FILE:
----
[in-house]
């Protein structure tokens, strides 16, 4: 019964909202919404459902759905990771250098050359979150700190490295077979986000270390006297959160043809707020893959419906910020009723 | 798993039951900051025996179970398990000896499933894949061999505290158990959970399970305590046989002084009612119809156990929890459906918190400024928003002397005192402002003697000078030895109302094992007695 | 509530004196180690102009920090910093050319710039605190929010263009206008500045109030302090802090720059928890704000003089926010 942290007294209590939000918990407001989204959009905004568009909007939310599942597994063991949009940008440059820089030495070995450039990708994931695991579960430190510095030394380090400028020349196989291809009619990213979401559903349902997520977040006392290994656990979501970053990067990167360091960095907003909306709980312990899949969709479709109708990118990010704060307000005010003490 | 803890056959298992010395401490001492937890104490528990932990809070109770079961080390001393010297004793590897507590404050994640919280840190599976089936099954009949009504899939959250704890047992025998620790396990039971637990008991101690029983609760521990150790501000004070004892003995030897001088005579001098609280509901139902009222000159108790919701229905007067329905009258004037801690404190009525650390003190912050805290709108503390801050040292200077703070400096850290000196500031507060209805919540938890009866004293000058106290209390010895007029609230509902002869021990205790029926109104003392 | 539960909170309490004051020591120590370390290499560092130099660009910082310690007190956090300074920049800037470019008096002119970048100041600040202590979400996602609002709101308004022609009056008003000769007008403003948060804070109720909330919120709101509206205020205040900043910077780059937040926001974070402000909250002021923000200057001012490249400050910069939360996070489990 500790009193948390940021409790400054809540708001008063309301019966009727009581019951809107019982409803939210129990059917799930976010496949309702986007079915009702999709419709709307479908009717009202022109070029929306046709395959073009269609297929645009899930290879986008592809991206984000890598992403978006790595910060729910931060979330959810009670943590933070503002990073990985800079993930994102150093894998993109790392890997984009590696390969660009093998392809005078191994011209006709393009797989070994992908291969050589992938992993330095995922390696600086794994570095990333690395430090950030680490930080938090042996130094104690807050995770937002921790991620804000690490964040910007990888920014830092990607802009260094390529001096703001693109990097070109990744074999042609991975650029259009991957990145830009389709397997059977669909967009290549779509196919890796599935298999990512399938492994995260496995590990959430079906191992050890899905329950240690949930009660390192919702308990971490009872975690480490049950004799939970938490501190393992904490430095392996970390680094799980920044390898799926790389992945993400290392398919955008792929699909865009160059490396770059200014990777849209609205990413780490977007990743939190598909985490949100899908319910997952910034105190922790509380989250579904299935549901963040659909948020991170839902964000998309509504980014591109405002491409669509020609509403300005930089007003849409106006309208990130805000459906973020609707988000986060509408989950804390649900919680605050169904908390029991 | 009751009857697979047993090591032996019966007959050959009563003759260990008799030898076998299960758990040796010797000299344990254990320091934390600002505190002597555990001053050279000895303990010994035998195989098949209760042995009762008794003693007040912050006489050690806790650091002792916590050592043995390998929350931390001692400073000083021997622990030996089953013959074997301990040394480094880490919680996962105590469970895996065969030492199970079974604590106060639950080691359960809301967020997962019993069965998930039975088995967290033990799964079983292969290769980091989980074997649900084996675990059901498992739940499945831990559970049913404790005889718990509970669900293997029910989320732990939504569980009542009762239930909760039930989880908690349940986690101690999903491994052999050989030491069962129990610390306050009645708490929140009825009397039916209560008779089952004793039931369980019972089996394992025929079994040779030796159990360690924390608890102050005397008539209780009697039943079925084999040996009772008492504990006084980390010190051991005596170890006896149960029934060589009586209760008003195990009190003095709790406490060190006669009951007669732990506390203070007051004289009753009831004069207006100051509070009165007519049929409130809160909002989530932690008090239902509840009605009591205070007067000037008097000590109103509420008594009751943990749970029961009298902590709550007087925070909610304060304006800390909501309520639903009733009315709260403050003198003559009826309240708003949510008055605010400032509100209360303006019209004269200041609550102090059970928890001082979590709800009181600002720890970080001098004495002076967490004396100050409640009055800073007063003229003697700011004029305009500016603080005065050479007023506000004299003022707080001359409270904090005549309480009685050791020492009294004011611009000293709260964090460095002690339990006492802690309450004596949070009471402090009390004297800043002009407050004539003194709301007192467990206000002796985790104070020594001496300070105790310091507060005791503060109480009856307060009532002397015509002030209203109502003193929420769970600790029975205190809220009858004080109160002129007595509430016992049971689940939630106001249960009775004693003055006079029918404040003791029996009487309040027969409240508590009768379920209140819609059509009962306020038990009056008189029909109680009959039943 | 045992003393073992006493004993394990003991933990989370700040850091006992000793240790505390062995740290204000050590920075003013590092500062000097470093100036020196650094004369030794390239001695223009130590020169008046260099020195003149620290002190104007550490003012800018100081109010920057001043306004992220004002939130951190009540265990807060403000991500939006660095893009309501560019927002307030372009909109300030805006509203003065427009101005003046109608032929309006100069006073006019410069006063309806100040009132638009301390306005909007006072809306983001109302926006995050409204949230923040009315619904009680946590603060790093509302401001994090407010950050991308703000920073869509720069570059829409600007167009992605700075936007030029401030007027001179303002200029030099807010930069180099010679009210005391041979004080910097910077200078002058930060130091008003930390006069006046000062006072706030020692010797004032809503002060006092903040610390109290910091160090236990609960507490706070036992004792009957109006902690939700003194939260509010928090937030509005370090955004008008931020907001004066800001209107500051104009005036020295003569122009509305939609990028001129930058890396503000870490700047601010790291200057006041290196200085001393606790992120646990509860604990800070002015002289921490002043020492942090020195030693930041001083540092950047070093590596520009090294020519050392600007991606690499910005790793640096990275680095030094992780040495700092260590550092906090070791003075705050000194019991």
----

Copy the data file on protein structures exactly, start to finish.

[in-house]
């Protein structure tokens, strides 16, 4: 019964909202919404459902759905990771250098050359979150700190490295077979986000270390006297959160043809707020893959419906910020009723 | 798993039951900051025996179970398990000896499933894949061999505290158990959970399970305590046989002084009612119809156990929890459906918190400024928003002397005192402002003697000078030895109302094992007695 | 509530004196180690102009920090910093050319710039605190929010263009206008500045109030302090802090720059928890704000003089926010 942290007294209590939000918990407001989204959009905004568009909007939310599942597994063991949009940008440059820089030495070995450039990708994931695991579960430190510095030394380090400028020349196989291809009619990213979401559903349902997520977040006392290994656990979501970053990067990167360091960095907003909306709980312990899949969709479709109708990118990010704060307000005010003490 | 803890056959298992010395401490001492937890104490528990932990809070109770079961080390001393010297004793590897507590404050994640919280840190599976089936099954009949009504899939959250704890047992025998620790396990039971637990008991101690029983609760521990150790501000004070004892003995030897001088005579001098609280509901139902009222000159108790919701229905007067329905009258004037801690404190009525650390003190912050805290709108503390801050040292200077703070400096850290000196500031507060209805919540938890009866004293000058106290209390010895007029609230509902002869021990205790029926109104003392 | 539960909170309490004051020591120590370390290499560092130099660009910082310690007190956090300074920049800037470019008096002119970048100041600040202590979400996602609002709101308004022609009056008003000769007008403003948060804070109720909330919120709101509206205020205040900043910077780059937040926001974070402000909250002021923000200057001012490249400050910069939360996070489990 500790009193948390940021409790400054809540708001008063309301019966009727009581019951809107019982409803939210129990059917799930976010496949309702986007079915009702999709419709709307479908009717009202022109070029929306046709395959073009269609297929645009899930290879986008592809991206984000890598992403978006790595910060729910931060979330959810009670943590933070503002990073990985800079993930994102150093894998993109790392890997984009590696390969660009093998392809005078191994011209006709393009797989070994992908291969050589992938992993330095995922390696600086794994570095990333690395430090950030680490930080938090042996130094104690807050995770937002921790991620804000690490964040910007990888920014830092990607802009260094390529001096703001693109990097070109990744074999042609991975650029259009991957990145830009389709397997059977669909967009290549779509196919890796599935298999990512399938492994995260496995590990959430079906191992050890899905329950240690949930009660390192919702308990971490009872975690480490049950004799939970938490501190393992904490430095392996970390680094799980920044390898799926790389992945993400290392398919955008792929699909865009160059490396770059200014990777849209609205990413780490977007990743939190598909985490949100899908319910997952910034105190922790509380989250579904299935549901963040659909948020991170839902964000998309509504980014591109405002491409669509020609509403300005930089007003849409106006309208990130805000459906973020609707988000986060509408989950804390649900919680605050169904908390029991 | 009751009857697979047993090591032996019966007959050959009563003759260990008799030898076998299960758990040796010797000299344990254990320091934390600002505190002597555990001053050279000895303990010994035998195989098949209760042995009762008794003693007040912050006489050690806790650091002792916590050592043995390998929350931390001692400073000083021997622990030996089953013959074997301990040394480094880490919680996962105590469970895996065969030492199970079974604590106060639950080691359960809301967020997962019993069965998930039975088995967290033990799964079983292969290769980091989980074997649900084996675990059901498992739940499945831990559970049913404790005889718990509970669900293997029910989320732990939504569980009542009762239930909760039930989880908690349940986690101690999903491994052999050989030491069962129990610390306050009645708490929140009825009397039916209560008779089952004793039931369980019972089996394992025929079994040779030796159990360690924390608890102050005397008539209780009697039943079925084999040996009772008492504990006084980390010190051991005596170890006896149960029934060589009586209760008003195990009190003095709790406490060190006669009951007669732990506390203070007051004289009753009831004069207006100051509070009165007519049929409130809160909002989530932690008090239902509840009605009591205070007067000037008097000590109103509420008594009751943990749970029961009298902590709550007087925070909610304060304006800390909501309520639903009733009315709260403050003198003559009826309240708003949510008055605010400032509100209360303006019209004269200041609550102090059970928890001082979590709800009181600002720890970080001098004495002076967490004396100050409640009055800073007063003229003697700011004029305009500016603080005065050479007023506000004299003022707080001359409270904090005549309480009685050791020492009294004011611009000293709260964090460095002690339990006492802690309450004596949070009471402090009390004297800043002009407050004539003194709301007192467990206000002796985790104070020594001496300070105790310091507060005791503060109480009856307060009532002397015509002030209203109502003193929420769970600790029975205190809220009858004080109160002129007595509430016992049971689940939630106001249960009775004693003055006079029918404040003791029996009487309040027969409240508590009768379920209140819609059509009962306020038990009056008189029909109680009959039943 | 045992003393073992006493004993394990003991933990989370700040850091006992000793240790505390062995740290204000050590920075003013590092500062000097470093100036020196650094004369030794390239001695223009130590020169008046260099020195003149620290002190104007550490003012800018100081109010920057001043306004992220004002939130951190009540265990807060403000991500939006660095893009309501560019927002307030372009909109300030805006509203003065427009101005003046109608032929309006100069006073006019410069006063309806100040009132638009301390306005909007006072809306983001109302926006995050409204949230923040009315619904009680946590603060790093509302401001994090407010950050991308703000920073869509720069570059829409600007167009992605700075936007030029401030007027001179303002200029030099807010930069180099010679009210005391041979004080910097910077200078002058930060130091008003930390006069006046000062006072706030020692010797004032809503002060006092903040610390109290910091160090236990609960507490706070036992004792009957109006902690939700003194939260509010928090937030509005370090955004008008931020907001004066800001209107500051104009005036020295003569122009509305939609990028001129930058890396503000870490700047601010790291200057006041290196200085001393606790992120646990509860604990800070002015002289921490002043020492942090020195030693930041001083540092950047070093590596520009090294020519050392600007991606690499910005790793640096990275680095030094992780040495700092260590550092906090070791003075705050000194019991």